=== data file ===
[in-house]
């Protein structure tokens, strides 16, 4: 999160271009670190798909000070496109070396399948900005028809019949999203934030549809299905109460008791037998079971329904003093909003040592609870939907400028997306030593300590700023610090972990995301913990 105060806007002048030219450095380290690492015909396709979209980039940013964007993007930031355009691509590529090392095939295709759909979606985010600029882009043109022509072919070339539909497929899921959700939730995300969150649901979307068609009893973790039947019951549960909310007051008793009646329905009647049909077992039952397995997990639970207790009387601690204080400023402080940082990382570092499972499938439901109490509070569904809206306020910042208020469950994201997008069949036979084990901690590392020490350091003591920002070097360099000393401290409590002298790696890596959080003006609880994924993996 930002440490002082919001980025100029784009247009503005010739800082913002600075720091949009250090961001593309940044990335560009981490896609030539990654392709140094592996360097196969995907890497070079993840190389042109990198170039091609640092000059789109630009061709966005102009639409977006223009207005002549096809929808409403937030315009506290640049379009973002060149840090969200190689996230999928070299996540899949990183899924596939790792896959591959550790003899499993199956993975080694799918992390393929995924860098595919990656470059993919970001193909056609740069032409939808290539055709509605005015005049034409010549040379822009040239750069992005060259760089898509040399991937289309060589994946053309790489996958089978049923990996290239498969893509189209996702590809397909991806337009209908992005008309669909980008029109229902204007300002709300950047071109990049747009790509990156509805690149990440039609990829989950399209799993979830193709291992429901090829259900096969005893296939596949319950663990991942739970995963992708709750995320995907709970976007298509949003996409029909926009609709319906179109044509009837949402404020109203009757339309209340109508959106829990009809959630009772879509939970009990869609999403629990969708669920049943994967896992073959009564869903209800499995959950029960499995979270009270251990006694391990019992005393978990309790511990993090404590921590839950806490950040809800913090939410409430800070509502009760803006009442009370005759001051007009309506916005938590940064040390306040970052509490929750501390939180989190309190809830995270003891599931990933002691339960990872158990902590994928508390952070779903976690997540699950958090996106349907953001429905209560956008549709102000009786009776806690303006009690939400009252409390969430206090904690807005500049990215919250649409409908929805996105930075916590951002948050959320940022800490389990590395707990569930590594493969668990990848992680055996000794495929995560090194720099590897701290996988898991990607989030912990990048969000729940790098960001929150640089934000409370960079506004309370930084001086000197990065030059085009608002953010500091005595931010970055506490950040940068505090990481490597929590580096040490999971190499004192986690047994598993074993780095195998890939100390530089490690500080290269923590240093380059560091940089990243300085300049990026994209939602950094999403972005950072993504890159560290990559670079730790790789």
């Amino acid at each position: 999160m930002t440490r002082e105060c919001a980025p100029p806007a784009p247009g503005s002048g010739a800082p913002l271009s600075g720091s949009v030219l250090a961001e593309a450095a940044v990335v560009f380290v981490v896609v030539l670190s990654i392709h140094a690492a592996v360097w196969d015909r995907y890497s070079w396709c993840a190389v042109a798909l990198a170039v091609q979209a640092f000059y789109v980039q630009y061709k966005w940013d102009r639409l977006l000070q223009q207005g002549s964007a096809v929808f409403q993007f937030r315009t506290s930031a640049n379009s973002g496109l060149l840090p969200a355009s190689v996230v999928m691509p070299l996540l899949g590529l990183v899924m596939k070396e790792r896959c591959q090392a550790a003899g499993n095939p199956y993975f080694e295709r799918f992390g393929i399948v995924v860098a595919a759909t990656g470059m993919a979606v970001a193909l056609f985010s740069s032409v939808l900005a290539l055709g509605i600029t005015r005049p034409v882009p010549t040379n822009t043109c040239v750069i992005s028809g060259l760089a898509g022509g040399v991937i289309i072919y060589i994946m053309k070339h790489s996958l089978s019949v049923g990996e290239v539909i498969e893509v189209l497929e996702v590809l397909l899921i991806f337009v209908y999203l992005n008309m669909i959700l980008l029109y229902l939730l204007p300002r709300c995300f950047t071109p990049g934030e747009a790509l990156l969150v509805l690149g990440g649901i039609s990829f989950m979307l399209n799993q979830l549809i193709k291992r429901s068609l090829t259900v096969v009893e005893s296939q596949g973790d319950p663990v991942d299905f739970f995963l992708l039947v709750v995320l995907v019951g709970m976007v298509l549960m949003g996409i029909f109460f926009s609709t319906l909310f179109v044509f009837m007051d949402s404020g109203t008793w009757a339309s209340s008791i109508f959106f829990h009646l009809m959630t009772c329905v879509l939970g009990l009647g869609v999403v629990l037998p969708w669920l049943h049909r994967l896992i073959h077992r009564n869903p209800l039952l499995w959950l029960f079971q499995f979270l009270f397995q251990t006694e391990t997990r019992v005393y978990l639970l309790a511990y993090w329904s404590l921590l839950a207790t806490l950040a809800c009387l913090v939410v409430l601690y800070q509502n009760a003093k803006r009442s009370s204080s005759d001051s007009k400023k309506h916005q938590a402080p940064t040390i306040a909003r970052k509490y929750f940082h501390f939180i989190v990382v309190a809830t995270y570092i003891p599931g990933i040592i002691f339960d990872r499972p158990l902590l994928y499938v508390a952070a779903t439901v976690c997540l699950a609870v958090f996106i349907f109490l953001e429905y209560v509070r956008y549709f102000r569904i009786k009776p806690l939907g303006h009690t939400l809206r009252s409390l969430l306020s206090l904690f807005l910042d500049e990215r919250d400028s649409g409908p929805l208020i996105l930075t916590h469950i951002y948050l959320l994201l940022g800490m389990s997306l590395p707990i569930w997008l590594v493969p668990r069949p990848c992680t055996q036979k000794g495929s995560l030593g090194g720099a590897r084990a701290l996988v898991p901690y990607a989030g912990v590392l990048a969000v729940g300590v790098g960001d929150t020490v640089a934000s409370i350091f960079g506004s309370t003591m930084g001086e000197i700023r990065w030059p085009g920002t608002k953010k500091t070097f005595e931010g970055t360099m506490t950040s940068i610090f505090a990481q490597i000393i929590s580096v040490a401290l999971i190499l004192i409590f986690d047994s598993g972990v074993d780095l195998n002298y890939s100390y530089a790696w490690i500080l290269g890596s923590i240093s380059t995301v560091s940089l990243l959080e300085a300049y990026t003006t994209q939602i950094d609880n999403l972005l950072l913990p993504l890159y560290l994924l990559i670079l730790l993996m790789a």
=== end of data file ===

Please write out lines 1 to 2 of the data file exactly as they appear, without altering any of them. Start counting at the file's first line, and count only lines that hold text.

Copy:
[in-house]
């Protein structure tokens, strides 16, 4: 999160271009670190798909000070496109070396399948900005028809019949999203934030549809299905109460008791037998079971329904003093909003040592609870939907400028997306030593300590700023610090972990995301913990 105060806007002048030219450095380290690492015909396709979209980039940013964007993007930031355009691509590529090392095939295709759909979606985010600029882009043109022509072919070339539909497929899921959700939730995300969150649901979307068609009893973790039947019951549960909310007051008793009646329905009647049909077992039952397995997990639970207790009387601690204080400023402080940082990382570092499972499938439901109490509070569904809206306020910042208020469950994201997008069949036979084990901690590392020490350091003591920002070097360099000393401290409590002298790696890596959080003006609880994924993996 930002440490002082919001980025100029784009247009503005010739800082913002600075720091949009250090961001593309940044990335560009981490896609030539990654392709140094592996360097196969995907890497070079993840190389042109990198170039091609640092000059789109630009061709966005102009639409977006223009207005002549096809929808409403937030315009506290640049379009973002060149840090969200190689996230999928070299996540899949990183899924596939790792896959591959550790003899499993199956993975080694799918992390393929995924860098595919990656470059993919970001193909056609740069032409939808290539055709509605005015005049034409010549040379822009040239750069992005060259760089898509040399991937289309060589994946053309790489996958089978049923990996290239498969893509189209996702590809397909991806337009209908992005008309669909980008029109229902204007300002709300950047071109990049747009790509990156509805690149990440039609990829989950399209799993979830193709291992429901090829259900096969005893296939596949319950663990991942739970995963992708709750995320995907709970976007298509949003996409029909926009609709319906179109044509009837949402404020109203009757339309209340109508959106829990009809959630009772879509939970009990869609999403629990969708669920049943994967896992073959009564869903209800499995959950029960499995979270009270251990006694391990019992005393978990309790511990993090404590921590839950806490950040809800913090939410409430800070509502009760803006009442009370005759001051007009309506916005938590940064040390306040970052509490929750501390939180989190309190809830995270003891599931990933002691339960990872158990902590994928508390952070779903976690997540699950958090996106349907953001429905209560956008549709102000009786009776806690303006009690939400009252409390969430206090904690807005500049990215919250649409409908929805996105930075916590951002948050959320940022800490389990590395707990569930590594493969668990990848992680055996000794495929995560090194720099590897701290996988898991990607989030912990990048969000729940790098960001929150640089934000409370960079506004309370930084001086000197990065030059085009608002953010500091005595931010970055506490950040940068505090990481490597929590580096040490999971190499004192986690047994598993074993780095195998890939100390530089490690500080290269923590240093380059560091940089990243300085300049990026994209939602950094999403972005950072993504890159560290990559670079730790790789």